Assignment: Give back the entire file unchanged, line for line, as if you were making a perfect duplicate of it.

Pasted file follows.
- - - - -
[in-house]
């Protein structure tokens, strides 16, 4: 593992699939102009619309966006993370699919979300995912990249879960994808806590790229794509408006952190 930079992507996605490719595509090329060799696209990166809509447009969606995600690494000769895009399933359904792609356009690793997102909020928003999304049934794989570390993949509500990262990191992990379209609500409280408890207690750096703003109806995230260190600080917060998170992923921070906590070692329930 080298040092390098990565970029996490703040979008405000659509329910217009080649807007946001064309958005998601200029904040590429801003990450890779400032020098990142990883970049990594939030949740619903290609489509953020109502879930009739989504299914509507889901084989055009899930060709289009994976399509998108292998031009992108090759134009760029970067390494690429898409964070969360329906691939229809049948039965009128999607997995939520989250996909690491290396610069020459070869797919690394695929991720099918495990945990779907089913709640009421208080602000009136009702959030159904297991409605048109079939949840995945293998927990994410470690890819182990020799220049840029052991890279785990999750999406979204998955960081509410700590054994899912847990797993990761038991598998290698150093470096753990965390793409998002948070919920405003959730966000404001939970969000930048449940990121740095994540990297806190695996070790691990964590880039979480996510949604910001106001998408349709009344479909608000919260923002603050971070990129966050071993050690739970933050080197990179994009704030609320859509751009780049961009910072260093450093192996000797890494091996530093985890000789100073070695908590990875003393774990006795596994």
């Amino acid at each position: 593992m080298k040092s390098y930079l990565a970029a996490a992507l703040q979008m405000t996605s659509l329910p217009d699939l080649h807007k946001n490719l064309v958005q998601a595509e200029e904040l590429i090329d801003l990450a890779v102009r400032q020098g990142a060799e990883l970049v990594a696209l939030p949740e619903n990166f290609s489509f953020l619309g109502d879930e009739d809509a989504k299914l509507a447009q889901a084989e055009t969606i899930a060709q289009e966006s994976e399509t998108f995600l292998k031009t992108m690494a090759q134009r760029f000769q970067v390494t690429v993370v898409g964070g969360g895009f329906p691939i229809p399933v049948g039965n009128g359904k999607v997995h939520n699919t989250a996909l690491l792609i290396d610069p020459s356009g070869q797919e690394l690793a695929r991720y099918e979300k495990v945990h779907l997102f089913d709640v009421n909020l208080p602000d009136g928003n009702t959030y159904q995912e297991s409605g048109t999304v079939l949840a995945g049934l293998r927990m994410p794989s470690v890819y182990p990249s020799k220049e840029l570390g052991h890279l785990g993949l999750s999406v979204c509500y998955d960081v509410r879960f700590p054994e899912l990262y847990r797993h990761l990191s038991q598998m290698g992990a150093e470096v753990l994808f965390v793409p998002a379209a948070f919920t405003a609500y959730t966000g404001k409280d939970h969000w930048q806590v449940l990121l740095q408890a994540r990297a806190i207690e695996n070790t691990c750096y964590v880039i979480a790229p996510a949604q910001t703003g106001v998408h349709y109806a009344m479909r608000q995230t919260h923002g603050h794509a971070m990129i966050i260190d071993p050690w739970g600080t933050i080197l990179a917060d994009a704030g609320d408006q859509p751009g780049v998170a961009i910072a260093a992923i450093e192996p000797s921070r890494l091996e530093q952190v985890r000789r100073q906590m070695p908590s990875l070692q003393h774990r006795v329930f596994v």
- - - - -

[in-house]
């Protein structure tokens, strides 16, 4: 593992699939102009619309966006993370699919979300995912990249879960994808806590790229794509408006952190 930079992507996605490719595509090329060799696209990166809509447009969606995600690494000769895009399933359904792609356009690793997102909020928003999304049934794989570390993949509500990262990191992990379209609500409280408890207690750096703003109806995230260190600080917060998170992923921070906590070692329930 080298040092390098990565970029996490703040979008405000659509329910217009080649807007946001064309958005998601200029904040590429801003990450890779400032020098990142990883970049990594939030949740619903290609489509953020109502879930009739989504299914509507889901084989055009899930060709289009994976399509998108292998031009992108090759134009760029970067390494690429898409964070969360329906691939229809049948039965009128999607997995939520989250996909690491290396610069020459070869797919690394695929991720099918495990945990779907089913709640009421208080602000009136009702959030159904297991409605048109079939949840995945293998927990994410470690890819182990020799220049840029052991890279785990999750999406979204998955960081509410700590054994899912847990797993990761038991598998290698150093470096753990965390793409998002948070919920405003959730966000404001939970969000930048449940990121740095994540990297806190695996070790691990964590880039979480996510949604910001106001998408349709009344479909608000919260923002603050971070990129966050071993050690739970933050080197990179994009704030609320859509751009780049961009910072260093450093192996000797890494091996530093985890000789100073070695908590990875003393774990006795596994």
């Amino acid at each position: 593992m080298k040092s390098y930079l990565a970029a996490a992507l703040q979008m405000t996605s659509l329910p217009d699939l080649h807007k946001n490719l064309v958005q998601a595509e200029e904040l590429i090329d801003l990450a890779v102009r400032q020098g990142a060799e990883l970049v990594a696209l939030p949740e619903n990166f290609s489509f953020l619309g109502d879930e009739d809509a989504k299914l509507a447009q889901a084989e055009t969606i899930a060709q289009e966006s994976e399509t998108f995600l292998k031009t992108m690494a090759q134009r760029f000769q970067v390494t690429v993370v898409g964070g969360g895009f329906p691939i229809p399933v049948g039965n009128g359904k999607v997995h939520n699919t989250a996909l690491l792609i290396d610069p020459s356009g070869q797919e690394l690793a695929r991720y099918e979300k495990v945990h779907l997102f089913d709640v009421n909020l208080p602000d009136g928003n009702t959030y159904q995912e297991s409605g048109t999304v079939l949840a995945g049934l293998r927990m994410p794989s470690v890819y182990p990249s020799k220049e840029l570390g052991h890279l785990g993949l999750s999406v979204c509500y998955d960081v509410r879960f700590p054994e899912l990262y847990r797993h990761l990191s038991q598998m290698g992990a150093e470096v753990l994808f965390v793409p998002a379209a948070f919920t405003a609500y959730t966000g404001k409280d939970h969000w930048q806590v449940l990121l740095q408890a994540r990297a806190i207690e695996n070790t691990c750096y964590v880039i979480a790229p996510a949604q910001t703003g106001v998408h349709y109806a009344m479909r608000q995230t919260h923002g603050h794509a971070m990129i966050i260190d071993p050690w739970g600080t933050i080197l990179a917060d994009a704030g609320d408006q859509p751009g780049v998170a961009i910072a260093a992923i450093e192996p000797s921070r890494l091996e530093q952190v985890r000789r100073q906590m070695p908590s990875l070692q003393h774990r006795v329930f596994v």